The boys said they would have flown out, I didn't mind. We all agreed it was good to drive in though and I still think it was a good way for us and Doug to become aquainted with each other. I'd happily drive in and out again, but equally now we have done it and if the pennies allowed I'd be happy to fly in and out too. I'd have a chat with Doug, we knew we may not be driven in or out with him if his schedule closer to time dictated he would already be up in Mana. I think its probably key to be flexible, if it works out for Doug that he can drive you in or out and its suits your connections then I'd say go for it.

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Thanks, that's good advice.

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@@graceland happy to be your warm-up act :)

 

I will try and get the other sections posted this week. For some reason the format of my pics on google+ is being rejected so I can't paste the URLs in I need to upload from my home PC.

Well @Id1, I did get off the dime and posted my arrival in Mana. A busy month ahead so if i just don't get them off and on the page, it will never happen.

 

First day for both of us was ideal!

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@@graceland

 

@@ld1 thanks to both of you for getting us in the Zim mood. Really enjoying the reports and photos

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@@ld1 so pleased to hear that Mana delivered, and of course Doug.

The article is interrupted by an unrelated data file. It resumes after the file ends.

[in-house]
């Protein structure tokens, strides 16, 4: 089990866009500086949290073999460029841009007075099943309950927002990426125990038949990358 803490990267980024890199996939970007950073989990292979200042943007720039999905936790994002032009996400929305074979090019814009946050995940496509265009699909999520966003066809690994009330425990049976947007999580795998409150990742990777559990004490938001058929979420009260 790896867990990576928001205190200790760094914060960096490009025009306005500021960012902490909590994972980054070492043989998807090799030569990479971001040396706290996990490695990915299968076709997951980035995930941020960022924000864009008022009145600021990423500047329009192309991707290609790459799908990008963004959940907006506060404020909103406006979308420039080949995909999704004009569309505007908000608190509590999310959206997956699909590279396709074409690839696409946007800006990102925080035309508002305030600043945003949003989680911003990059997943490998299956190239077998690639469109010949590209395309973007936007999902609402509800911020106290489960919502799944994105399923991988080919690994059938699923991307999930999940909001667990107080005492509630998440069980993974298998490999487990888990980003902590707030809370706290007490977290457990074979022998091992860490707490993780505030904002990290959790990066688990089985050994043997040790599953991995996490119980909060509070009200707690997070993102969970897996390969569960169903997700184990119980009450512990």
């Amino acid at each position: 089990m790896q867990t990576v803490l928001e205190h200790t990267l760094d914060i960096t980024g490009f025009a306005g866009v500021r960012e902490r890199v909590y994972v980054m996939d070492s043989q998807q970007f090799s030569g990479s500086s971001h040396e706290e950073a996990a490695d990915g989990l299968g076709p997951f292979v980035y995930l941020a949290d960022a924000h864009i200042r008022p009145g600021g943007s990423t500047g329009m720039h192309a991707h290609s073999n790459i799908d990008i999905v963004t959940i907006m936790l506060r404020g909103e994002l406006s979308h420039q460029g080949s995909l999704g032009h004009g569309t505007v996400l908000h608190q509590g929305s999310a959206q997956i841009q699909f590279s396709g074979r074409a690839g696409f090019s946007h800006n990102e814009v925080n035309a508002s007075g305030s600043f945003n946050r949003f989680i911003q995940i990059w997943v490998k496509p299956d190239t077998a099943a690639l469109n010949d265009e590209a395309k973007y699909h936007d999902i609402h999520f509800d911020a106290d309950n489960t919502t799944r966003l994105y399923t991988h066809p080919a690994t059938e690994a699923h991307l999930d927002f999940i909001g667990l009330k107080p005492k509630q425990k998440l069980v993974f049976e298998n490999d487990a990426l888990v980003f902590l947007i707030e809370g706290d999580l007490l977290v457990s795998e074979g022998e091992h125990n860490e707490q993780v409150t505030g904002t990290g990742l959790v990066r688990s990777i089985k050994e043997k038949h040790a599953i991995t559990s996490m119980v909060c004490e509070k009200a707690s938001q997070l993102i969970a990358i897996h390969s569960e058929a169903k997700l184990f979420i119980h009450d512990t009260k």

I so agree that the drive up from Harare is a real eye opener and a great experience. The Doug/Police interaction alone speaks volumes!; Plus the anaconda worms etc. Well worth the effort. I do fly in now, often because Doug is already in Mana so helps with his time table but definitely to be recommended if it can be arranged.

 

I did not know about the separate Guinea Fowl Rest cottage; it sounds idyllic.

 

Mucheni 4 is fantastic; IMO, glad you got there. It seems that many of us have used that site and love it (I think .... prefers Mucheni 1).

 

It looks as though you had some fantastic sightings/experiences and I particularly liked the picture of the dog who seems to be leaping through the air over the top of the other dogs. Great timing :)

 

But what a tragedy seeing that fire across the river; I can understand how that could affect your mood.